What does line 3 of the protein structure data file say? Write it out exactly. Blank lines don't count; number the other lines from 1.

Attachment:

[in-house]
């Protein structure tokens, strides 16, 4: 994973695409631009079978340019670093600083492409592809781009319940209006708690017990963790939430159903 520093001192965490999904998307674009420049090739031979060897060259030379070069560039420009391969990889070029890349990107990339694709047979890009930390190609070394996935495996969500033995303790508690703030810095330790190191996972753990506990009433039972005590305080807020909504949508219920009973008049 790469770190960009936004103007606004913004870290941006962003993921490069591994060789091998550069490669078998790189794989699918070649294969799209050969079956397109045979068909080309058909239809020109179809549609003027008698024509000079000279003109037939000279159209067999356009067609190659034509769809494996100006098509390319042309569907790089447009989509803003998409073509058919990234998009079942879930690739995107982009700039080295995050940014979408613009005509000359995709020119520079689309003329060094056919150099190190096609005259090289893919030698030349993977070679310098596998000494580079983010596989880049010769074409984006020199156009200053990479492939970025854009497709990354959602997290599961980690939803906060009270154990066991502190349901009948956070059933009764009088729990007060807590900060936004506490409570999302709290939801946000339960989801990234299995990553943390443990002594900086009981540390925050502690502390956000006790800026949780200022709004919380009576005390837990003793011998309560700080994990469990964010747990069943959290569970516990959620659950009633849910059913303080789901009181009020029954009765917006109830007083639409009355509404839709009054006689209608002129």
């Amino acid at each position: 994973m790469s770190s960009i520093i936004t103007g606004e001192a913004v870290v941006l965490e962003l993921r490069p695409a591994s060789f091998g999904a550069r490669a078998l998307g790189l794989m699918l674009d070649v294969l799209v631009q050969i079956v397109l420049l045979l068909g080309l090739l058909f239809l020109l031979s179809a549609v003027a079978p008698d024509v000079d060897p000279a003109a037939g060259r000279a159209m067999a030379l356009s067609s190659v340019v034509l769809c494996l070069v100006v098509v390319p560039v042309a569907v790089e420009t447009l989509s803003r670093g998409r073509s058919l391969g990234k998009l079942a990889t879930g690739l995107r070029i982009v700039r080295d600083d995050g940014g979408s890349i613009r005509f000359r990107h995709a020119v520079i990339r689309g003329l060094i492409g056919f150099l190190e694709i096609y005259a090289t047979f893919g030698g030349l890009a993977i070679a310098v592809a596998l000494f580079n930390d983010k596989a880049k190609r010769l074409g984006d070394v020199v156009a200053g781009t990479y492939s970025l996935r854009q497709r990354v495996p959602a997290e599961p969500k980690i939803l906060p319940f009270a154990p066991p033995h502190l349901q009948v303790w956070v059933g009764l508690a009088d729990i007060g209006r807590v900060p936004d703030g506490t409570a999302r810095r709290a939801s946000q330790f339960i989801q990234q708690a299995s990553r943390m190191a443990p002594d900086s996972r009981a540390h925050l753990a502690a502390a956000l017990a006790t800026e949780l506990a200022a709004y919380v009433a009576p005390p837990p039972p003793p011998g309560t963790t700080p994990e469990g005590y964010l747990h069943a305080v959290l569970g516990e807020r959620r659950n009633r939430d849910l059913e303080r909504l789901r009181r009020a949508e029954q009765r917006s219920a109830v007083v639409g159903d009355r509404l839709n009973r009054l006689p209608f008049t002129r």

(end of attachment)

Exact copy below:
């Amino acid at each position: 994973m790469s770190s960009i520093i936004t103007g606004e001192a913004v870290v941006l965490e962003l993921r490069p695409a591994s060789f091998g999904a550069r490669a078998l998307g790189l794989m699918l674009d070649v294969l799209v631009q050969i079956v397109l420049l045979l068909g080309l090739l058909f239809l020109l031979s179809a549609v003027a079978p008698d024509v000079d060897p000279a003109a037939g060259r000279a159209m067999a030379l356009s067609s190659v340019v034509l769809c494996l070069v100006v098509v390319p560039v042309a569907v790089e420009t447009l989509s803003r670093g998409r073509s058919l391969g990234k998009l079942a990889t879930g690739l995107r070029i982009v700039r080295d600083d995050g940014g979408s890349i613009r005509f000359r990107h995709a020119v520079i990339r689309g003329l060094i492409g056919f150099l190190e694709i096609y005259a090289t047979f893919g030698g030349l890009a993977i070679a310098v592809a596998l000494f580079n930390d983010k596989a880049k190609r010769l074409g984006d070394v020199v156009a200053g781009t990479y492939s970025l996935r854009q497709r990354v495996p959602a997290e599961p969500k980690i939803l906060p319940f009270a154990p066991p033995h502190l349901q009948v303790w956070v059933g009764l508690a009088d729990i007060g209006r807590v900060p936004d703030g506490t409570a999302r810095r709290a939801s946000q330790f339960i989801q990234q708690a299995s990553r943390m190191a443990p002594d900086s996972r009981a540390h925050l753990a502690a502390a956000l017990a006790t800026e949780l506990a200022a709004y919380v009433a009576p005390p837990p039972p003793p011998g309560t963790t700080p994990e469990g005590y964010l747990h069943a305080v959290l569970g516990e807020r959620r659950n009633r939430d849910l059913e303080r909504l789901r009181r009020a949508e029954q009765r917006s219920a109830v007083v639409g159903d009355r509404l839709n009973r009054l006689p209608f008049t002129r």